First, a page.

These are the people who help keep this great project afloat.
Hi, I’m Becky Waring the Project Manager for Coast Care and I started in this role at the beginning of October 2018.
I moved to north Northumberland a couple of years ago following the opportunity to relocate. This stretch of coastline has always been on the top of my favourite holiday destinations so being able to live and work in this area feels like a dream come true.
As Project Manager I will be responsible for ensuring that the team are achieving what Coast Care set out to do. I will also be looking at future opportunities and ways to develop and deliver the project. I will be mainly office based but hope to get out with the team when possible to get my hands dirty and brush up on my own conservation skills!
I’m looking forward to being part of this fantastic initiative and making a real difference to an area I feel so passionate about. Coast Care is particularly appealing as it requires a strong volunteer network to exist in order to succeed, which I believe will demonstrate a fantastic sense of people power and I can’t wait to see the results of how this impacts upon the project area.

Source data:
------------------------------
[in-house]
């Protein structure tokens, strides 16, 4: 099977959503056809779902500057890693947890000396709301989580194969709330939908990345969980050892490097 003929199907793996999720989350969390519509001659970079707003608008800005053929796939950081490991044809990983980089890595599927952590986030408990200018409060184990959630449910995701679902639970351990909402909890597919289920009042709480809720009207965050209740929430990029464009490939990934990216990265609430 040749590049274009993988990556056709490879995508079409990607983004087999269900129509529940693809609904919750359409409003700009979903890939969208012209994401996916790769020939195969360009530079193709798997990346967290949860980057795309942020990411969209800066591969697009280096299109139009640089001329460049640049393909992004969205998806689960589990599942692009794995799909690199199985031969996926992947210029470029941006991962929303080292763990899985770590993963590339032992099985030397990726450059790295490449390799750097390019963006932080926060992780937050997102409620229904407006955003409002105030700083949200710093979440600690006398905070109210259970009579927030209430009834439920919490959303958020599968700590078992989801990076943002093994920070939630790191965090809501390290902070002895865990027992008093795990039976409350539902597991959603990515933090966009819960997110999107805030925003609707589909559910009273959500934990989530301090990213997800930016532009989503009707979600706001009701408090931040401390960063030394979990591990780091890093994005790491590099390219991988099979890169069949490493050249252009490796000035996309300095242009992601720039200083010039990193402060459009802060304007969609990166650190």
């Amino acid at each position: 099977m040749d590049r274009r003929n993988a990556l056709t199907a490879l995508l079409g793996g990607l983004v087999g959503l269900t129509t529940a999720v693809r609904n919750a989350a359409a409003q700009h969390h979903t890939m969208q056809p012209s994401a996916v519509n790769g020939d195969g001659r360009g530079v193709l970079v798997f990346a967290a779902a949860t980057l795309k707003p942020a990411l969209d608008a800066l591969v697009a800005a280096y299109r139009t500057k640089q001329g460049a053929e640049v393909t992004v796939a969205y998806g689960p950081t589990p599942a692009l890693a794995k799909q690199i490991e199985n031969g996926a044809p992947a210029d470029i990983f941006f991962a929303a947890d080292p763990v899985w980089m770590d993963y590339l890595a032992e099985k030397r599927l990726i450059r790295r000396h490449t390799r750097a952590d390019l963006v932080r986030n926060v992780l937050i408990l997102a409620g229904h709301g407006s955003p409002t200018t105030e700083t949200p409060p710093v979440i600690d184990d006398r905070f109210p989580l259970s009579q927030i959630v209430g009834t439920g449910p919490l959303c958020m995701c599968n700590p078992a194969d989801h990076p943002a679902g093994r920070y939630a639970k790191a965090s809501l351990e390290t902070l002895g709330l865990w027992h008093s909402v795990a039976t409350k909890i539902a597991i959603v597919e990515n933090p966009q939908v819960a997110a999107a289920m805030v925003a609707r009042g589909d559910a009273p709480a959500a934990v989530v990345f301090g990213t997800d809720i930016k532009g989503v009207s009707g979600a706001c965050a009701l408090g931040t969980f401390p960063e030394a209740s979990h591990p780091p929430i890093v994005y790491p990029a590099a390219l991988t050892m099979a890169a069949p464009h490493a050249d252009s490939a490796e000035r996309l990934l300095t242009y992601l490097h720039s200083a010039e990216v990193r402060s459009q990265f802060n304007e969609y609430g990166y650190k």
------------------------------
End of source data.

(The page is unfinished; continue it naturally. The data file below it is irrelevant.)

Project Assistant (Training and Conservation)
I am really excited to be working with Coast Care in a role where I can get stuck into some practical conservation; training and working with volunteers across the amazing Northumberland coastline.
I’ve always loved the sea and countryside and visited Northumberland many times on family holidays when I was younger. I grew up in rural Oxfordshire, which is a beautiful part of the country to have spent many youthful hours messing about in the outdoors, but I always felt it missed something – the sea! I moved to Newcastle upon Tyne to study, and I returned to Oxfordshire when I finished, working in various factories, pubs and shops.
I spent two amazing internships working in the USA in a wildlife park in North Carolina, with stints volunteering at Oxford University Natural History Museum, OXFAM, my old Cub Scout troop and with the Wildfowl and Wetland Trust at London Wetland Centre. In 2012 I worked on the Great Crane and Spoon billed Sandpiper Projects at WWT Slimbridge and the following year began working full time at WWT London Wetland Centre. I returned to the North East with my fiancee (we met at Newcastle University!) in 2014 to become the Collection Manager at WWT Washington.